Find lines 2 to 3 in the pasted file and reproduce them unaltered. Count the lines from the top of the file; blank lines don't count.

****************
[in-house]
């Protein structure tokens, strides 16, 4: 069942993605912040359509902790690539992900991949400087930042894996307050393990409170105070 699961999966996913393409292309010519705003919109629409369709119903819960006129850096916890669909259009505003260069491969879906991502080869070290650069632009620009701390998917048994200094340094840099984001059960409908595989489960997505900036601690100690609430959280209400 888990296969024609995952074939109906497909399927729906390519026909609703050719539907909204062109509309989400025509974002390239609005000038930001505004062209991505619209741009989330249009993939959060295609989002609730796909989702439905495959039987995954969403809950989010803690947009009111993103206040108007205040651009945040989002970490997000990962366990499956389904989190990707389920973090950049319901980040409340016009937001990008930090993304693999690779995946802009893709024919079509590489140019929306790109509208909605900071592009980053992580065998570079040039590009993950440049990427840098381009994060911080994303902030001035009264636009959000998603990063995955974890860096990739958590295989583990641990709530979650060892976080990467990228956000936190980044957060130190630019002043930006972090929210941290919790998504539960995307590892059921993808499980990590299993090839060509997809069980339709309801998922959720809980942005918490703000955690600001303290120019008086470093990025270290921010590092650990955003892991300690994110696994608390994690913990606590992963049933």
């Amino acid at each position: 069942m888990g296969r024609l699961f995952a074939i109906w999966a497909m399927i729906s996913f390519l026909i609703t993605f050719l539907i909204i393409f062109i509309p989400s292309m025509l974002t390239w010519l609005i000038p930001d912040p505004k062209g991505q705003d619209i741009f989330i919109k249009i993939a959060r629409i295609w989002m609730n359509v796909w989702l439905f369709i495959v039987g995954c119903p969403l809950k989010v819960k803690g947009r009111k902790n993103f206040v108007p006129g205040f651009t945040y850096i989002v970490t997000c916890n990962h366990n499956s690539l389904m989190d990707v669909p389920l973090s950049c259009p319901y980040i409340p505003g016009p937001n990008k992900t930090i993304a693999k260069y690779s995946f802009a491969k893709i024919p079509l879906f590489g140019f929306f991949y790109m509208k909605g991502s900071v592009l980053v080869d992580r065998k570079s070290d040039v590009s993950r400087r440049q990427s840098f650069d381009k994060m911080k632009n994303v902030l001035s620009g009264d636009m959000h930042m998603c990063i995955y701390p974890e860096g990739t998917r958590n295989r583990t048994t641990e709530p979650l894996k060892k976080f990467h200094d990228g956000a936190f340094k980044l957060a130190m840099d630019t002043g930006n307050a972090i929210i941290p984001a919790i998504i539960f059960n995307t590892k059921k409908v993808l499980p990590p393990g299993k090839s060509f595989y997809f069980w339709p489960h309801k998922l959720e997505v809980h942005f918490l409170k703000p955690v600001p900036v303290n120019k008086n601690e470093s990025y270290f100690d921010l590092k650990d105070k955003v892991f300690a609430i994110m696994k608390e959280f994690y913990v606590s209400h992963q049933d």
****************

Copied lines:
């Protein structure tokens, strides 16, 4: 069942993605912040359509902790690539992900991949400087930042894996307050393990409170105070 699961999966996913393409292309010519705003919109629409369709119903819960006129850096916890669909259009505003260069491969879906991502080869070290650069632009620009701390998917048994200094340094840099984001059960409908595989489960997505900036601690100690609430959280209400 888990296969024609995952074939109906497909399927729906390519026909609703050719539907909204062109509309989400025509974002390239609005000038930001505004062209991505619209741009989330249009993939959060295609989002609730796909989702439905495959039987995954969403809950989010803690947009009111993103206040108007205040651009945040989002970490997000990962366990499956389904989190990707389920973090950049319901980040409340016009937001990008930090993304693999690779995946802009893709024919079509590489140019929306790109509208909605900071592009980053992580065998570079040039590009993950440049990427840098381009994060911080994303902030001035009264636009959000998603990063995955974890860096990739958590295989583990641990709530979650060892976080990467990228956000936190980044957060130190630019002043930006972090929210941290919790998504539960995307590892059921993808499980990590299993090839060509997809069980339709309801998922959720809980942005918490703000955690600001303290120019008086470093990025270290921010590092650990955003892991300690994110696994608390994690913990606590992963049933």
């Amino acid at each position: 069942m888990g296969r024609l699961f995952a074939i109906w999966a497909m399927i729906s996913f390519l026909i609703t993605f050719l539907i909204i393409f062109i509309p989400s292309m025509l974002t390239w010519l609005i000038p930001d912040p505004k062209g991505q705003d619209i741009f989330i919109k249009i993939a959060r629409i295609w989002m609730n359509v796909w989702l439905f369709i495959v039987g995954c119903p969403l809950k989010v819960k803690g947009r009111k902790n993103f206040v108007p006129g205040f651009t945040y850096i989002v970490t997000c916890n990962h366990n499956s690539l389904m989190d990707v669909p389920l973090s950049c259009p319901y980040i409340p505003g016009p937001n990008k992900t930090i993304a693999k260069y690779s995946f802009a491969k893709i024919p079509l879906f590489g140019f929306f991949y790109m509208k909605g991502s900071v592009l980053v080869d992580r065998k570079s070290d040039v590009s993950r400087r440049q990427s840098f650069d381009k994060m911080k632009n994303v902030l001035s620009g009264d636009m959000h930042m998603c990063i995955y701390p974890e860096g990739t998917r958590n295989r583990t048994t641990e709530p979650l894996k060892k976080f990467h200094d990228g956000a936190f340094k980044l957060a130190m840099d630019t002043g930006n307050a972090i929210i941290p984001a919790i998504i539960f059960n995307t590892k059921k409908v993808l499980p990590p393990g299993k090839s060509f595989y997809f069980w339709p489960h309801k998922l959720e997505v809980h942005f918490l409170k703000p955690v600001p900036v303290n120019k008086n601690e470093s990025y270290f100690d921010l590092k650990d105070k955003v892991f300690a609430i994110m696994k608390e959280f994690y913990v606590s209400h992963q049933d």